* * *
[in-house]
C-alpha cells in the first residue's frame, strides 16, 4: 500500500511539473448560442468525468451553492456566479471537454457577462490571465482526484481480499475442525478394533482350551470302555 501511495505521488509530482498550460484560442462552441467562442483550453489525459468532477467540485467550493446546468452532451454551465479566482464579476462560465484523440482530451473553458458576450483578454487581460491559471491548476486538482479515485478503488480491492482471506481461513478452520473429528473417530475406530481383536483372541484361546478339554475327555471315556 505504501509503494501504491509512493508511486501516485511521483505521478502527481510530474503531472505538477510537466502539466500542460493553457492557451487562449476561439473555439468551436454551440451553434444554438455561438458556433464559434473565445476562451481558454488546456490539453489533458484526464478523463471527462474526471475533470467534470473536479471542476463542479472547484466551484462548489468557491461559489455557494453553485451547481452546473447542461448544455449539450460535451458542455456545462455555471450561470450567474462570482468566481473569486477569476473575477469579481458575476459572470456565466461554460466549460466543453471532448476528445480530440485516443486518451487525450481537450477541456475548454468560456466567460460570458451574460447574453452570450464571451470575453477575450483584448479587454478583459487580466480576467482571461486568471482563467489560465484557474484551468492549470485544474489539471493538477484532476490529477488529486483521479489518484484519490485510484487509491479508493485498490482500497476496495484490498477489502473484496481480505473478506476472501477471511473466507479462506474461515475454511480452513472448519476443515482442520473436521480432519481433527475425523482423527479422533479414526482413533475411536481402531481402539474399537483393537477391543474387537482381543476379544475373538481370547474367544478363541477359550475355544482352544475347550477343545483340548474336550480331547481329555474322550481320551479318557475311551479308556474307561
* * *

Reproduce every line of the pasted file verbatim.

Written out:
[in-house]
C-alpha cells in the first residue's frame, strides 16, 4: 500500500511539473448560442468525468451553492456566479471537454457577462490571465482526484481480499475442525478394533482350551470302555 501511495505521488509530482498550460484560442462552441467562442483550453489525459468532477467540485467550493446546468452532451454551465479566482464579476462560465484523440482530451473553458458576450483578454487581460491559471491548476486538482479515485478503488480491492482471506481461513478452520473429528473417530475406530481383536483372541484361546478339554475327555471315556 505504501509503494501504491509512493508511486501516485511521483505521478502527481510530474503531472505538477510537466502539466500542460493553457492557451487562449476561439473555439468551436454551440451553434444554438455561438458556433464559434473565445476562451481558454488546456490539453489533458484526464478523463471527462474526471475533470467534470473536479471542476463542479472547484466551484462548489468557491461559489455557494453553485451547481452546473447542461448544455449539450460535451458542455456545462455555471450561470450567474462570482468566481473569486477569476473575477469579481458575476459572470456565466461554460466549460466543453471532448476528445480530440485516443486518451487525450481537450477541456475548454468560456466567460460570458451574460447574453452570450464571451470575453477575450483584448479587454478583459487580466480576467482571461486568471482563467489560465484557474484551468492549470485544474489539471493538477484532476490529477488529486483521479489518484484519490485510484487509491479508493485498490482500497476496495484490498477489502473484496481480505473478506476472501477471511473466507479462506474461515475454511480452513472448519476443515482442520473436521480432519481433527475425523482423527479422533479414526482413533475411536481402531481402539474399537483393537477391543474387537482381543476379544475373538481370547474367544478363541477359550475355544482352544475347550477343545483340548474336550480331547481329555474322550481320551479318557475311551479308556474307561